There are functional and anatomical distinctions between the neural systems involved in the recognition of sounds in the environment and those involved in the sensorimotor guidance of sound production and the spatial processing of sound. Evidence for the separation of these processes has historically come from disparate literatures on the perception and production of speech, music and other sounds. More recent evidence indicates that there are computational distinctions between the rostral and caudal primate auditory cortex that may underlie functional differences in auditory processing. These functional differences may originate from differences in the response times and temporal profiles of neurons in the rostral and caudal auditory cortex, suggesting that computational accounts of primate auditory pathways should focus on the implications of these temporal response differences.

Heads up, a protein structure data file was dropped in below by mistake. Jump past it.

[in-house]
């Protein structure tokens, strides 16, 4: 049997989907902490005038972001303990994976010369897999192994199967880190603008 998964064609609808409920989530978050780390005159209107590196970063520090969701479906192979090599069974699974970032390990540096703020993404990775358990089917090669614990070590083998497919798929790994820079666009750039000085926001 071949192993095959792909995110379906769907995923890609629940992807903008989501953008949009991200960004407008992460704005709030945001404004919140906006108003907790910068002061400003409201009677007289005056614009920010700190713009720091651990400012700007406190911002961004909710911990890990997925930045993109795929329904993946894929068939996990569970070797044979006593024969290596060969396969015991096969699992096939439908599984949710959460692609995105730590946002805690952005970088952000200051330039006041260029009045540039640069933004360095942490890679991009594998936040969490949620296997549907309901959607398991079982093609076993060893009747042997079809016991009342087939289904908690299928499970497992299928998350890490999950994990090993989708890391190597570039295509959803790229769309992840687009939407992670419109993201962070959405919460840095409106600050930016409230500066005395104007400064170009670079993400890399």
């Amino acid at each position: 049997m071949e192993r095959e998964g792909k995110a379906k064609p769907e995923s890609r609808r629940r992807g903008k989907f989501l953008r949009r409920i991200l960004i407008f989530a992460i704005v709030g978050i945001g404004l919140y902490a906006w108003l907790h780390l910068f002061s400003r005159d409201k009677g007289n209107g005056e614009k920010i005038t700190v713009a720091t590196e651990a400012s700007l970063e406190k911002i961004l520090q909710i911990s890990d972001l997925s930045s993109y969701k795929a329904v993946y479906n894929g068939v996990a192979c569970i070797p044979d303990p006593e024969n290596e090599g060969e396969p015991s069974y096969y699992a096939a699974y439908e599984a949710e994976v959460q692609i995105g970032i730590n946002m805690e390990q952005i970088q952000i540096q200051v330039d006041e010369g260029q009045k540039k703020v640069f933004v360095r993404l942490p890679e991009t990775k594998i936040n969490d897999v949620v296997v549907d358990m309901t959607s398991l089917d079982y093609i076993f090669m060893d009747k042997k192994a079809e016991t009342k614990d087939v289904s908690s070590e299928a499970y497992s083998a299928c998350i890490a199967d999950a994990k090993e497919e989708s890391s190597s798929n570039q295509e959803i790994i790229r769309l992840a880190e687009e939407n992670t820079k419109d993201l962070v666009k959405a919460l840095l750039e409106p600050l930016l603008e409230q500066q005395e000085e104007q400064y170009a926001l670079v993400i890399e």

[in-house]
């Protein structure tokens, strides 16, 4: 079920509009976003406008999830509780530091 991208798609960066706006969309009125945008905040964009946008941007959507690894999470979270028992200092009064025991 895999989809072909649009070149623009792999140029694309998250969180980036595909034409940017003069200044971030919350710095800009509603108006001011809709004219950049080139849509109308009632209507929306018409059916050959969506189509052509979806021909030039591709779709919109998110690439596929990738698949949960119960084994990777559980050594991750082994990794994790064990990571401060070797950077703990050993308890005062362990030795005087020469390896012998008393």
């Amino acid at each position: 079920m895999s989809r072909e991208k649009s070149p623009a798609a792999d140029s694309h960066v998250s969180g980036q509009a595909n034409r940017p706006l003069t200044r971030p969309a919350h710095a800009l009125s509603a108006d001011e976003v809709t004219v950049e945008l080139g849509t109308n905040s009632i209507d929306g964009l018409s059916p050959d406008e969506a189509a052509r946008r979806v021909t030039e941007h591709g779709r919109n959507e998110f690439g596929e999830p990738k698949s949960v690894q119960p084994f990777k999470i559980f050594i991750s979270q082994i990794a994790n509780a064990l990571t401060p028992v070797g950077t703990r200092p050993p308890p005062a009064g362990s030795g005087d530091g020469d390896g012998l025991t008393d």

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During the preparation of this manuscript, K.J. was supported by an Early Career Fellowship from the Leverhulme Trust and C.F.L. was supported by an Fundação para a Ciência e a Tecnologia (FCT) Investigator Grant from the Portuguese Foundation for Science and Technology (IF/00172/2015). The authors thank J. Rauschecker and R. Wise for immensely helpful discussions of the background to many of these studies.
Nature Reviews Neuroscience thanks J. Rauschecker, and the other anonymous reviewer(s), for their contribution to the peer review of this work.
The authors declare that there are no competing interests.
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Jasmin, K., Lima, C.F. & Scott, S.K. Understanding rostral–caudal auditory cortex contributions to auditory perception. Nat Rev Neurosci 20, 425–434 (2019). https://doi.org/10.1038/s41583-019-0160-2
Left hemispheric deficit in the sustained neuromagnetic response to periodic click trains in children with ASD
Molecular Autism (2020)
Nature Reviews Neuroscience (2019)